A Great Win for Water on the East End of Long Island and a Renewed Call to Action for Land Protection
On November 8th, East End voters overwhelmingly approved a referendum to extend the Peconic Bay Region Community Preservation Fund through 2050 and to allow up to 20 percent of its future proceeds to be used for water quality initiatives. Group for the East End and Peconic Land Trust are two of many groups who collaborated to ensure this huge win. Louis Bacon, The Moore Charitable Foundation and local affiliate The Robin’s Island Foundation are longtime supporters of both.
Since 1999, the Community Preservation Fund (CPF) has provided the five East End Towns of Long Island with an important revenue source to protect what we know and love – our working farms and natural landscapes, watersheds and habitats, shorelines and wetlands, as well as our historic resources. While we have achieved so much – over 10,000 acres protected — there is still much to be done.
Basically a real estate transfer tax program, the fund has raised more than $1 billion since its inception. An important component of the funding is that the dollars raised, in each town through these sales (2% tax on real estate transactions), stays within that town. Town boards make the decision on how the funds are spent – with public input – based on priorities established.
Since its passage, voters on the East End have overwhelmingly supported its goals, most recently on November 8, 2016, where voters here were united in seeing not only our lands preserved but our water quality improved.
The recent referendum added 20 years to this widely successful conservation funding program, and also gave our Towns the opportunity to invest, upwards of 20% of the annual revenue raised, towards water quality improvement projects that will help to address the contamination issues impacting our drinking, fishing and recreational waters.
For over 33 years, the Peconic Land Trust has partnered with our local municipalities, landowners, and community members to protect this unique region that we all cherish. We have leveraged CPF funds with private donations to do more conservation, and identified new creative approaches to ensure a future that includes fresh local produce, clean drinking water, breathtaking landscapes, barns and buildings indicative of our historic community character.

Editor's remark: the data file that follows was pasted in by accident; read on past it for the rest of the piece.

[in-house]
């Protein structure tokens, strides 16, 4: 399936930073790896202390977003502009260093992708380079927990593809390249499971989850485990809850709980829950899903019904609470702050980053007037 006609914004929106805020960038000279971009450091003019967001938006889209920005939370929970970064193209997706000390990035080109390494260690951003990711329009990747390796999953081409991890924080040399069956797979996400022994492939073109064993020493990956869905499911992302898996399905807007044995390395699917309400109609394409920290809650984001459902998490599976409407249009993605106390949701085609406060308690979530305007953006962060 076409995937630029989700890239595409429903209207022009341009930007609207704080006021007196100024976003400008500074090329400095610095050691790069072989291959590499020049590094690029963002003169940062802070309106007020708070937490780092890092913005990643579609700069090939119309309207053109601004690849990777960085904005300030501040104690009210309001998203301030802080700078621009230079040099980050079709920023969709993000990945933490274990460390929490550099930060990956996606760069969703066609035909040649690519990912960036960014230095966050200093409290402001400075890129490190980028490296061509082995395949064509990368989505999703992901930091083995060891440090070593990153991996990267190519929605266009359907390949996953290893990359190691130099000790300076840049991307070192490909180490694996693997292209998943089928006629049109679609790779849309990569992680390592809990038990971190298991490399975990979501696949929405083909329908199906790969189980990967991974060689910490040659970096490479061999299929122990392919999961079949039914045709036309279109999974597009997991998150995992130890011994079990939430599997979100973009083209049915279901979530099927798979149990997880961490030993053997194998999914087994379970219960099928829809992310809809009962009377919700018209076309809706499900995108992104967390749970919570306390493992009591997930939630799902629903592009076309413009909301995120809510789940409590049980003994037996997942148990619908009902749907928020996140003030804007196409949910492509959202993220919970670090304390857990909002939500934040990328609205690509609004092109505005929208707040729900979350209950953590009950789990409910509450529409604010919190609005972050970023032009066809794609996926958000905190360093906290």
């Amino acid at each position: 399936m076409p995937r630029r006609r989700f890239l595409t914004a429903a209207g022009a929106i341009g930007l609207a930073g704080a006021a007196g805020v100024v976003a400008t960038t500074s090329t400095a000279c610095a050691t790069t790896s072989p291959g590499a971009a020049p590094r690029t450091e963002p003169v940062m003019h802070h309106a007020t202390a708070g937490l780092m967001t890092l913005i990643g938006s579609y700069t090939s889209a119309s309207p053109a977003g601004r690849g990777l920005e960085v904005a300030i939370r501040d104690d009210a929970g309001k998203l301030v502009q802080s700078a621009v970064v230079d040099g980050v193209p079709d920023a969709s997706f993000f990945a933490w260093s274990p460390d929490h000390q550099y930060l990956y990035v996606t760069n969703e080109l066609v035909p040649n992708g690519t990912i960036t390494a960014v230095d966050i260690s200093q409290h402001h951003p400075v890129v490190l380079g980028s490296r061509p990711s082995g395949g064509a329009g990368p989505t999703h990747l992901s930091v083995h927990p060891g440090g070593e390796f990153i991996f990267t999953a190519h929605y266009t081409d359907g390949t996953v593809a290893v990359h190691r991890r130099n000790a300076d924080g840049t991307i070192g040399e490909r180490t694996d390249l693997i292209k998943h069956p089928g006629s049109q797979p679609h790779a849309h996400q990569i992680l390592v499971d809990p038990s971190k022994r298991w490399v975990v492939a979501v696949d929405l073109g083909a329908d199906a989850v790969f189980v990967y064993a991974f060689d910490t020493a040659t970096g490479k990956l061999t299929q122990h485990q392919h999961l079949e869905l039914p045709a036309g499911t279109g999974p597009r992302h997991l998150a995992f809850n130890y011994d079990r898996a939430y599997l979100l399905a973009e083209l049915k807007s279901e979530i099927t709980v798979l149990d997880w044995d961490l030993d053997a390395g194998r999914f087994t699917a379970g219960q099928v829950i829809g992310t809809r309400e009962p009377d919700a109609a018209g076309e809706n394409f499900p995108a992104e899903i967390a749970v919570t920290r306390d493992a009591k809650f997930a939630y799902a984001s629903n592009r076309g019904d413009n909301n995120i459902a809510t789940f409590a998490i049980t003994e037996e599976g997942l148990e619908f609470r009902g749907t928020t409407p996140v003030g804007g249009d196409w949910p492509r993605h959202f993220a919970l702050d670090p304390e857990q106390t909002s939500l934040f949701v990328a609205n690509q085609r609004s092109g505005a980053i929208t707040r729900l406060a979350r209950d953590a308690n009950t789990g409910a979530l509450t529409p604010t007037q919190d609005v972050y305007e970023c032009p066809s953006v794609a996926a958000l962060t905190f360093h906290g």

Now in its fifth decade, the Group for the East End has worked to protect and restore the environment of eastern Long Island through professional advocacy and education. Since its inception, the Group has inspired people to embrace a conservation ethic and to take action in their local community. Over the years, the Group has developed a reputation for achieving lasting conservation success, such as the CPF, with the support of broad-based civic, business and elected constituencies.
These efforts, along with those of many other including conservation, environmental, agricultural, and civic organizations, have ensured the protection of:
- Watershed conservation areas in all five Town’s that protect our sole source aquifer
- Family farms across the region’s rich agricultural soils
- Natural habitats for our native flora and fauna
- Shorelines from Riverhead to the far eastern points of Montauk and Orient
We are so very proud of our East End residents and their strong commitment to conservation. We look forward to working together to continue protecting the land and water so vital to our communities for generations to come.
Robert S. DeLuca has served as President and CEO of Group for the East End since 1992.
John v.H. Halsey is the founder and President of the Peconic Land Trust.